Gut Reaction: I love this title – Crude Awakening, which was reported by VICE co-founder Shane Smith.
The report quickly recalls the incident and the mobility to action that was taken. But, it quickly turns to the aftermath and the destructive remnants that linger along the Gulf coast well beyond 2010. At first, my gut reaction was one of anger because BP’s actions were less then admirable. One statement really was the linchpin to the anger wanting to explode. It was stated twice in the piece, by two different people, and that statement hit home. It was the declaration that if “the oil was out of sight, then it was out of mind.” If the oil company could, via dispersants, sink the oil to the bottom where no one could see it then the world could get the false sense that the oil was all cleaned up. But, that ideal bit everyone but BP in the ass. The ill effects of the toxic cocktail made up of oil and Corexit still plagues the region.
By the piece’s end, however, my focus changed somewhat. My anger was as hard to disperse as the oil, but another feeling crept in. A bit of sympathy surfaced. Come on, BP may not have said or done the right thing in the end, but this was a major chemical disaster. What were they supposed to do; they had to try something. Did they add to the mix an unsafe and dangerous chemical to combat the problem? Yes, they did, but how else were they even to attempt to clean up the slippery mess? I think they implemented the best approach they could. Did they know the consequences of their actions before and as they carried out the plans? Yes, I’d say so and, sometimes, we just have to deal with the consequences. Should have any and all been warned of the consequences? Yes, and with that the anger reminds us it is still around. Simply, there is no easy solution to this type of devastation. All that we can do is hope that we learn from our mistakes. Corexit is not the best solution apparently, but what is? This action was better than no action and I just have to believe that.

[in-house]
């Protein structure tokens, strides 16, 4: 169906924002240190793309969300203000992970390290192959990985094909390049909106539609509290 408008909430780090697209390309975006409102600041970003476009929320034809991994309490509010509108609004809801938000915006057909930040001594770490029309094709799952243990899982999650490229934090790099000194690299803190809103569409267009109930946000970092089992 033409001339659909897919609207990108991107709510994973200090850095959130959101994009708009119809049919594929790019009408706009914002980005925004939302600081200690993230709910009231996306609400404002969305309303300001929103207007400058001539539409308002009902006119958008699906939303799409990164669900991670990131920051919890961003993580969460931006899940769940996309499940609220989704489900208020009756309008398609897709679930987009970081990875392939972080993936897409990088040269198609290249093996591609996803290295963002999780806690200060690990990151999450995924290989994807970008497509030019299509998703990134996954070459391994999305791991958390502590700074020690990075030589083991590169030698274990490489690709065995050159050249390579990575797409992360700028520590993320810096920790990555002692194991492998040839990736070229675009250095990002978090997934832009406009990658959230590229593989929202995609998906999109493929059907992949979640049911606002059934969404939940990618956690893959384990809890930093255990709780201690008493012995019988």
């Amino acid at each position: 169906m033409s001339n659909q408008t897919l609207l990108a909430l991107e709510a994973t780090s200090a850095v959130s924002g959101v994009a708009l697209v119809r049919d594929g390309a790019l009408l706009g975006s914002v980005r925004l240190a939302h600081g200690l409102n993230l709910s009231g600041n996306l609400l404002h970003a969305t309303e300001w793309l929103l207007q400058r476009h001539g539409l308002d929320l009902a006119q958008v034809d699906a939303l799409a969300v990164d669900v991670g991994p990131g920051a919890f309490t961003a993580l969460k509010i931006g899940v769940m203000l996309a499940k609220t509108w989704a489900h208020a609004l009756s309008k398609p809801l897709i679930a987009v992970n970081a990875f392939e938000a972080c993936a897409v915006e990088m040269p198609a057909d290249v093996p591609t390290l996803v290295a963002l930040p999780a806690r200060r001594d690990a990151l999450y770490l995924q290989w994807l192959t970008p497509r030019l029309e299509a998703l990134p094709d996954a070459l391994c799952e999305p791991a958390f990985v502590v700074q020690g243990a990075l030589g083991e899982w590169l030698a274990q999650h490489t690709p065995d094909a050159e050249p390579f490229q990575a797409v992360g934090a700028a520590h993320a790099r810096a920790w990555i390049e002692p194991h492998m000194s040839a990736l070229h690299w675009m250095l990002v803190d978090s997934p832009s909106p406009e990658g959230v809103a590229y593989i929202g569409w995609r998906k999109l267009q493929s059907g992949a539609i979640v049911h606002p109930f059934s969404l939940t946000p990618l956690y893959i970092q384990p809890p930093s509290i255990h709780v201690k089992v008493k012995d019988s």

The second installment offers another great title. The Enemy of My Enemy reported by correspondent Ben Anderson.
Who would have thought of Yemen as a powder keg? Who would have thought that VICE could send someone into the heart of the issues there? Who better than Ben Anderson to do it? I like the discipline and demeanor that he delivers in his segments. He places himself in a volatile arena and needs execute his train of thought and questions quick and get out. He did that here to great effect. Like in the previous piece Anderson too made a statement that lingers about it is good to know “the enemy of your enemy.”